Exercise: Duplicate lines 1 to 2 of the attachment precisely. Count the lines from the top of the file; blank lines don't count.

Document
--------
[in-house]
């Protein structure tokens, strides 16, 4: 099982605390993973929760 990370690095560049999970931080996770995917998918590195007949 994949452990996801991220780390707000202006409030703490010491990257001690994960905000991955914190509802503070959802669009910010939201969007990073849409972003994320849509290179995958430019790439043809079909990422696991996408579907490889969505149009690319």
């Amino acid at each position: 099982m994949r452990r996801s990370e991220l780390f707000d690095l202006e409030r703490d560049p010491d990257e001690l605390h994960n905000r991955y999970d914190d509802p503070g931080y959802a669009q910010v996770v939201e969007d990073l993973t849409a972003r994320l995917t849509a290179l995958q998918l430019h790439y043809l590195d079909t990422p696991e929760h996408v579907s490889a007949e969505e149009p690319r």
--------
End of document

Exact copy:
[in-house]
């Protein structure tokens, strides 16, 4: 099982605390993973929760 990370690095560049999970931080996770995917998918590195007949 994949452990996801991220780390707000202006409030703490010491990257001690994960905000991955914190509802503070959802669009910010939201969007990073849409972003994320849509290179995958430019790439043809079909990422696991996408579907490889969505149009690319």